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As we know, SG Teams exploring other planets do so with star gates. Star gates are based on wormholes.

How does the team stay alive when going through the wormhole? As I know, wormholes don't have standard oxygen and temperature levels.

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    Are the transition times between entering one stargate and exiting another so long that they'd have to hold their breath? I never got that impression from the show (though it has been a while since I watched it).
    – user107907
    Mar 6, 2019 at 11:03
  • I've edited this to try and improve some of the grammar in places, if you feel like I've changed the meaning of your post or you just simply don't like my changes please edit your post.
    – TheLethalCarrot
    Mar 6, 2019 at 11:07
  • Logically theory. In the first episode, team exited from Stargate as little frozen. Thanks @TheLethalCarrot for grammar edit Mar 6, 2019 at 11:07
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    "The Stargate creates its own event horizon just in front of the wormhole and dematerializes any object attempting to pass through it so it is not damaged or killed by the deadly low temperatures." stargate.fandom.com/wiki/Wormhole Mar 6, 2019 at 11:09
  • The original film seemed to indicate that the time spent in the wormhole is brief, but non-trivial. Mar 6, 2019 at 11:10

2 Answers 2

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They dont, they're ripped into their constituent particles per the Stargate wiki: https://stargate.fandom.com/wiki/Stargate

"Travel through a Stargate is strictly one-way: from the dialing gate to the receiving gate. This is not a limitation of the wormhole, but of the technology; wormholes will transmit anything that enters them, but no solid matter could survive the process. Thus, each gate in the pair takes on a specific role: the dialing gate converts the traveler into its most basic components (sub-atomic particles) and transmits it, while the receiving gate reassembles the transmitted matter back into its original form. Doing the reverse is not only fatal for the traveler, but would just result in the dialing gate deconstructing the object upon arrival, converting it into energy much like the process of ascension."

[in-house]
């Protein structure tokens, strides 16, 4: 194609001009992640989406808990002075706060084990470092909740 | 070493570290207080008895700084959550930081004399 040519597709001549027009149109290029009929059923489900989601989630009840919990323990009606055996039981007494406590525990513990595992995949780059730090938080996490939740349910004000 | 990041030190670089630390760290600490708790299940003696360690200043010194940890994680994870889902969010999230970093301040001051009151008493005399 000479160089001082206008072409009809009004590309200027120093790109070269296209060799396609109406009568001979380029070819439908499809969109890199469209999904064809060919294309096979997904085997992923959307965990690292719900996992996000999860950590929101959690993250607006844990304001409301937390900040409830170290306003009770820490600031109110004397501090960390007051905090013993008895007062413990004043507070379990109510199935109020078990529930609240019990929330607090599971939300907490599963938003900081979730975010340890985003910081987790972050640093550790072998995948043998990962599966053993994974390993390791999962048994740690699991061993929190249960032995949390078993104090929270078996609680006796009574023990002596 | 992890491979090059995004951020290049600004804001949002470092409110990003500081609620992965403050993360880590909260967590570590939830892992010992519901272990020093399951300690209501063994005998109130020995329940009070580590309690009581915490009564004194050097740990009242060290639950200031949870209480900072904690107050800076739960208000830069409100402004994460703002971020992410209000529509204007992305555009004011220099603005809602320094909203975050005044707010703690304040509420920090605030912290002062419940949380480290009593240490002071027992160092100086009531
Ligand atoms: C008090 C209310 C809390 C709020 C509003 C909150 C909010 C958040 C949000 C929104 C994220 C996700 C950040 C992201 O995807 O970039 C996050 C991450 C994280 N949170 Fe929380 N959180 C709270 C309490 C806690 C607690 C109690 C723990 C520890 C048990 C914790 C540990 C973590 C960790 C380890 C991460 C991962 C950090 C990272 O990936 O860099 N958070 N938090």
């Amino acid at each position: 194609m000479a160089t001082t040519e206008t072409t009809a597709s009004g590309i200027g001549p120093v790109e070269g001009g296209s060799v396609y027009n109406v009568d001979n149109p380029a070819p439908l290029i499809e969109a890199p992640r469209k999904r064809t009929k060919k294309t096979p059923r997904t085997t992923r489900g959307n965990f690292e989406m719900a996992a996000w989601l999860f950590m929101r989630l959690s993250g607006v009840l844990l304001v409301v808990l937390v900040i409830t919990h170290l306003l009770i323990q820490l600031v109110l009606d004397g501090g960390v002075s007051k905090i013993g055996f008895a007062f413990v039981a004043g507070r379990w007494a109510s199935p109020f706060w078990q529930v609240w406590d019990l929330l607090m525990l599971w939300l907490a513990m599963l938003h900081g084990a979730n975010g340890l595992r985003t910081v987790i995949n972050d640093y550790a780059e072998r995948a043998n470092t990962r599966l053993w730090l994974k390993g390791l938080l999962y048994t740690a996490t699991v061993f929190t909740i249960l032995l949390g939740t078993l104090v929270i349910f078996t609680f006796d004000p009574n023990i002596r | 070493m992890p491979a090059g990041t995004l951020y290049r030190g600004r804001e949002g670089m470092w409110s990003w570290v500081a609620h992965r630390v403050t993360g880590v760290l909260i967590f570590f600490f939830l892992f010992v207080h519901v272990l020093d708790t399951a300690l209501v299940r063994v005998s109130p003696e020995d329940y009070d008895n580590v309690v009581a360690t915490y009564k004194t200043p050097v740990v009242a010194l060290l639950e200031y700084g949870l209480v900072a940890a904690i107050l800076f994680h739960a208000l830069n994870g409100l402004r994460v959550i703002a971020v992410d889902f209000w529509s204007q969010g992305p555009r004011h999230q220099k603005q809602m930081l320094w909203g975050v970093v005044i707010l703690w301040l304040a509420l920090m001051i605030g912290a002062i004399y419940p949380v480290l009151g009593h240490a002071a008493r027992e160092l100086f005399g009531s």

So really, they're not actually alive during transmission anyway.

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    You mean it's similar to beaming up tech. Mar 6, 2019 at 11:29
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    Kerem, per my understanding, yes it is similar to transporter tech in Star Trek
    – Nick
    Mar 6, 2019 at 12:02
  • Beam me up Scott! Mar 7, 2019 at 5:36
  • Interestingly, Carter suggests several times (at least one was in Prodigy) that the one-way travel restriction comes from wormhole physics, rather than (or, at least, in addition to) from the Stargate technology itself. Aug 22, 2019 at 13:37
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The original script for Stargate (the Movie) indicates that the users of the stargate are torn apart into their constituent atoms, translated through another dimension and then re-constituted at the other end. The swirly-vortex-water-flume effect we while they're traveling see is from the perspective of the audience, not the traveler.

Daniel shuts his eyes and steps into the beam.

Before our eyes we SEE Daniel broken down to the molecular level…

…he enters another dimension. A fourth dimension…

…traveling over millions of light years outside of our own time continuum…

…we then enter a gigantic black space, floating…until a sun-like light RUSHES towards us, engulfing us…

…the screen BURNS to COMPLETE AND TOTAL WHITE…

Slowly out of the bright white light, a face forms. Molecules rush together. It’s Daniel, covered with frost, dropping down to his knees, clutching himself in pain

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    I think it was in Origins: Catherine where someone expressed awe at what they'd experienced during transit, remarking on having "seen stars" or somesuch.* But that was clearly nonsense writing which we can choose to decanonicalise :) See also: it was pretty well-established that gate travel used to take actual seconds, until later seasons came up with a new sub-second number and ran with it for the rest of the show. Mind you, that's moot from the POV of the traveler (as I believe we witness "visually" in Shades of Grey) since they lack consciousness during that time. Aug 22, 2019 at 13:38
  • * Though it's possible I'm thinking of another show, because a couple have done wormholes lately Aug 22, 2019 at 13:41
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    Yeah, there it is: "Did you guys see those? What the bloody hell was that? I think they were stars." I suppose it's possible this was some psychological effect upon rematerialisation (like when you get up too fast and "see stars" due to blood rush) Aug 22, 2019 at 13:42
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    @LightnessRacesInOrbit - Are you getting it mixed up with "Wormhole X-Treme!"? It had very similar themes...
    – Valorum
    Aug 22, 2019 at 13:58
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    I just saw this Origins episode and came here looking for the "I think they were stars" because I knew people were dematerialised when entering the gate. I love your explanation that it was a psychological effect! Anyway in the episode "48 hours" Teal'c was trapped in a gate (stored in a memory buffer) for 48 hours and when he got out he haven't noticed anything unusual
    – Charon ME
    Mar 22, 2020 at 18:21

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